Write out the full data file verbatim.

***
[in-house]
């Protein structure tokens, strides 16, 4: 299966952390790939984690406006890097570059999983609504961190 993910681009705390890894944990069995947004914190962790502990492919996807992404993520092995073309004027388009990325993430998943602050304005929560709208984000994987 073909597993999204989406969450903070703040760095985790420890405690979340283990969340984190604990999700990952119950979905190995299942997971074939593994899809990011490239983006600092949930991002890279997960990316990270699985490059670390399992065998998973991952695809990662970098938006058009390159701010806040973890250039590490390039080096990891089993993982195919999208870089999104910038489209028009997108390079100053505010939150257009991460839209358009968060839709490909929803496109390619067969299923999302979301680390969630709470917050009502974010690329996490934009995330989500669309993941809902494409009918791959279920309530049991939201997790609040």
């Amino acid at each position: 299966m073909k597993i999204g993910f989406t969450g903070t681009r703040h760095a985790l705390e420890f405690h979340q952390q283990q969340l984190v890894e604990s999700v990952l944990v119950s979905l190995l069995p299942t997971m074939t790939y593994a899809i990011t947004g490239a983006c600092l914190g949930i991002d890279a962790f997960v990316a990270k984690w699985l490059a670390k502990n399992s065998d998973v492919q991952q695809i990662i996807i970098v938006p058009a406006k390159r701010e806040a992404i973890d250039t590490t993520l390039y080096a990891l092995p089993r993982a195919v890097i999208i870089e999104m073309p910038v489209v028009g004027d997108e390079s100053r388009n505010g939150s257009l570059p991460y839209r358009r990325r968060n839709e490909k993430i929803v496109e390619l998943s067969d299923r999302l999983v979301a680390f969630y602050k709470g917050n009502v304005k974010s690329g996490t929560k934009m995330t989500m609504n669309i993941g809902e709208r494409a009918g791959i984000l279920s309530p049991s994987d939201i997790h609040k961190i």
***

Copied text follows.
[in-house]
């Protein structure tokens, strides 16, 4: 299966952390790939984690406006890097570059999983609504961190 993910681009705390890894944990069995947004914190962790502990492919996807992404993520092995073309004027388009990325993430998943602050304005929560709208984000994987 073909597993999204989406969450903070703040760095985790420890405690979340283990969340984190604990999700990952119950979905190995299942997971074939593994899809990011490239983006600092949930991002890279997960990316990270699985490059670390399992065998998973991952695809990662970098938006058009390159701010806040973890250039590490390039080096990891089993993982195919999208870089999104910038489209028009997108390079100053505010939150257009991460839209358009968060839709490909929803496109390619067969299923999302979301680390969630709470917050009502974010690329996490934009995330989500669309993941809902494409009918791959279920309530049991939201997790609040």
């Amino acid at each position: 299966m073909k597993i999204g993910f989406t969450g903070t681009r703040h760095a985790l705390e420890f405690h979340q952390q283990q969340l984190v890894e604990s999700v990952l944990v119950s979905l190995l069995p299942t997971m074939t790939y593994a899809i990011t947004g490239a983006c600092l914190g949930i991002d890279a962790f997960v990316a990270k984690w699985l490059a670390k502990n399992s065998d998973v492919q991952q695809i990662i996807i970098v938006p058009a406006k390159r701010e806040a992404i973890d250039t590490t993520l390039y080096a990891l092995p089993r993982a195919v890097i999208i870089e999104m073309p910038v489209v028009g004027d997108e390079s100053r388009n505010g939150s257009l570059p991460y839209r358009r990325r968060n839709e490909k993430i929803v496109e390619l998943s067969d299923r999302l999983v979301a680390f969630y602050k709470g917050n009502v304005k974010s690329g996490t929560k934009m995330t989500m609504n669309i993941g809902e709208r494409a009918g791959i984000l279920s309530p049991s994987d939201i997790h609040k961190i």